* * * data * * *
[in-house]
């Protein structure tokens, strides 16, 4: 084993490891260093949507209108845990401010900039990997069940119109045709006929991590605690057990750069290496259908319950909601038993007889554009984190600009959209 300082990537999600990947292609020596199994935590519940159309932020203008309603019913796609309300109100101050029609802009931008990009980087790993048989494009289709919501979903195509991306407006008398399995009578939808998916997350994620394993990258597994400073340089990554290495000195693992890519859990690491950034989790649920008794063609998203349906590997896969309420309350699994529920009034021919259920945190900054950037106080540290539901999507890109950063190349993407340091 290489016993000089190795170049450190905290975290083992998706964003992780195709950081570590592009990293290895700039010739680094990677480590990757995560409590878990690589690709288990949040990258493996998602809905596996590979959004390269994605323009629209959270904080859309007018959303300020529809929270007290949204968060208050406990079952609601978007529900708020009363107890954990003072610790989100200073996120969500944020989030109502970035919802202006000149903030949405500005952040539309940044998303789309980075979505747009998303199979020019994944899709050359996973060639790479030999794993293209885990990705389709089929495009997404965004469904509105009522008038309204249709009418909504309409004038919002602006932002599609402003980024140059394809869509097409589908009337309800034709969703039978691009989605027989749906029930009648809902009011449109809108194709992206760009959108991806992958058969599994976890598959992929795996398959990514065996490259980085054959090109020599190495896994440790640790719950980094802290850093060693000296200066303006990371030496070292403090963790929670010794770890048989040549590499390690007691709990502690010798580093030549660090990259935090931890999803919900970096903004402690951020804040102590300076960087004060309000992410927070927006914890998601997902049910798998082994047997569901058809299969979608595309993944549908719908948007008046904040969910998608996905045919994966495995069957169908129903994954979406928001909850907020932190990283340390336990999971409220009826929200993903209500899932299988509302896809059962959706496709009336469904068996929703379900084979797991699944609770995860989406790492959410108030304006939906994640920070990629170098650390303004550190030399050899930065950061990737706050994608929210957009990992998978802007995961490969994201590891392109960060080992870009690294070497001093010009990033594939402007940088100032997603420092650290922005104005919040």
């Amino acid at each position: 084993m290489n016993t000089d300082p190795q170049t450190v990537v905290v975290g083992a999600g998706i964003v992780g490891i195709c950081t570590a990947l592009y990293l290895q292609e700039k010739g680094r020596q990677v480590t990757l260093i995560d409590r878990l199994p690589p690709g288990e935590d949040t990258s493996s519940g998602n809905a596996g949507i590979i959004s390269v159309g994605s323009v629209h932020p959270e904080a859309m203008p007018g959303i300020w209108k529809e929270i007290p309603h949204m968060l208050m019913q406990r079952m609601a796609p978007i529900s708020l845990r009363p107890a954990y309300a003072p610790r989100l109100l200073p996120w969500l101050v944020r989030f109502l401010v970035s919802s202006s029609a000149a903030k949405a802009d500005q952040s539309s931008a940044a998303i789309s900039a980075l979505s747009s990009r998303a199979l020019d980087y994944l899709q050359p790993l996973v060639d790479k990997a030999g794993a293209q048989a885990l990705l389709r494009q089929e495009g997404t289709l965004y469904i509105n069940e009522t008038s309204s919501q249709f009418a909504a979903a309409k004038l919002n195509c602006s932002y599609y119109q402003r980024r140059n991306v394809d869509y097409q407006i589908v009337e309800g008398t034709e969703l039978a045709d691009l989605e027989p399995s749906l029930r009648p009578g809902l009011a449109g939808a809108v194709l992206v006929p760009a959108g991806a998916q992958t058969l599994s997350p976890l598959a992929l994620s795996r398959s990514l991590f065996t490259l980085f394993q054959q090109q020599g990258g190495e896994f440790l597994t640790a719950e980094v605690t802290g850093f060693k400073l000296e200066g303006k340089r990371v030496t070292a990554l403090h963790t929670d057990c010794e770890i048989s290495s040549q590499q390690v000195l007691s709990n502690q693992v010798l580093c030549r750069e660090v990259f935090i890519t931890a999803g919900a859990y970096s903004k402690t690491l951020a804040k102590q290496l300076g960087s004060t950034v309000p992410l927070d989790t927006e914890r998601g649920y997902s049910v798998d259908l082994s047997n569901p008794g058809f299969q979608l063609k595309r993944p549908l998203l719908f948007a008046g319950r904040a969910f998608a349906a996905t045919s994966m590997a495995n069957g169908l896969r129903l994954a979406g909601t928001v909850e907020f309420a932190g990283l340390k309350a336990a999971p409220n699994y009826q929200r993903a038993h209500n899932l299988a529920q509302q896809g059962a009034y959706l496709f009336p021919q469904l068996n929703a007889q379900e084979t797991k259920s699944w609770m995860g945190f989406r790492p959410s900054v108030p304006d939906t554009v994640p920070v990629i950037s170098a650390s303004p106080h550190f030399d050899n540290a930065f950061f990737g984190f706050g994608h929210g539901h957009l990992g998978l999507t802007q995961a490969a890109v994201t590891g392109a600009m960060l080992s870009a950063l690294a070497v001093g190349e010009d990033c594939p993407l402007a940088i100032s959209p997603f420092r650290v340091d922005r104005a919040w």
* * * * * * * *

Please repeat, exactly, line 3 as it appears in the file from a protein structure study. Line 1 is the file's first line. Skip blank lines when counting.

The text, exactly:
């Amino acid at each position: 084993m290489n016993t000089d300082p190795q170049t450190v990537v905290v975290g083992a999600g998706i964003v992780g490891i195709c950081t570590a990947l592009y990293l290895q292609e700039k010739g680094r020596q990677v480590t990757l260093i995560d409590r878990l199994p690589p690709g288990e935590d949040t990258s493996s519940g998602n809905a596996g949507i590979i959004s390269v159309g994605s323009v629209h932020p959270e904080a859309m203008p007018g959303i300020w209108k529809e929270i007290p309603h949204m968060l208050m019913q406990r079952m609601a796609p978007i529900s708020l845990r009363p107890a954990y309300a003072p610790r989100l109100l200073p996120w969500l101050v944020r989030f109502l401010v970035s919802s202006s029609a000149a903030k949405a802009d500005q952040s539309s931008a940044a998303i789309s900039a980075l979505s747009s990009r998303a199979l020019d980087y994944l899709q050359p790993l996973v060639d790479k990997a030999g794993a293209q048989a885990l990705l389709r494009q089929e495009g997404t289709l965004y469904i509105n069940e009522t008038s309204s919501q249709f009418a909504a979903a309409k004038l919002n195509c602006s932002y599609y119109q402003r980024r140059n991306v394809d869509y097409q407006i589908v009337e309800g008398t034709e969703l039978a045709d691009l989605e027989p399995s749906l029930r009648p009578g809902l009011a449109g939808a809108v194709l992206v006929p760009a959108g991806a998916q992958t058969l599994s997350p976890l598959a992929l994620s795996r398959s990514l991590f065996t490259l980085f394993q054959q090109q020599g990258g190495e896994f440790l597994t640790a719950e980094v605690t802290g850093f060693k400073l000296e200066g303006k340089r990371v030496t070292a990554l403090h963790t929670d057990c010794e770890i048989s290495s040549q590499q390690v000195l007691s709990n502690q693992v010798l580093c030549r750069e660090v990259f935090i890519t931890a999803g919900a859990y970096s903004k402690t690491l951020a804040k102590q290496l300076g960087s004060t950034v309000p992410l927070d989790t927006e914890r998601g649920y997902s049910v798998d259908l082994s047997n569901p008794g058809f299969q979608l063609k595309r993944p549908l998203l719908f948007a008046g319950r904040a969910f998608a349906a996905t045919s994966m590997a495995n069957g169908l896969r129903l994954a979406g909601t928001v909850e907020f309420a932190g990283l340390k309350a336990a999971p409220n699994y009826q929200r993903a038993h209500n899932l299988a529920q509302q896809g059962a009034y959706l496709f009336p021919q469904l068996n929703a007889q379900e084979t797991k259920s699944w609770m995860g945190f989406r790492p959410s900054v108030p304006d939906t554009v994640p920070v990629i950037s170098a650390s303004p106080h550190f030399d050899n540290a930065f950061f990737g984190f706050g994608h929210g539901h957009l990992g998978l999507t802007q995961a490969a890109v994201t590891g392109a600009m960060l080992s870009a950063l690294a070497v001093g190349e010009d990033c594939p993407l402007a940088i100032s959209p997603f420092r650290v340091d922005r104005a919040w």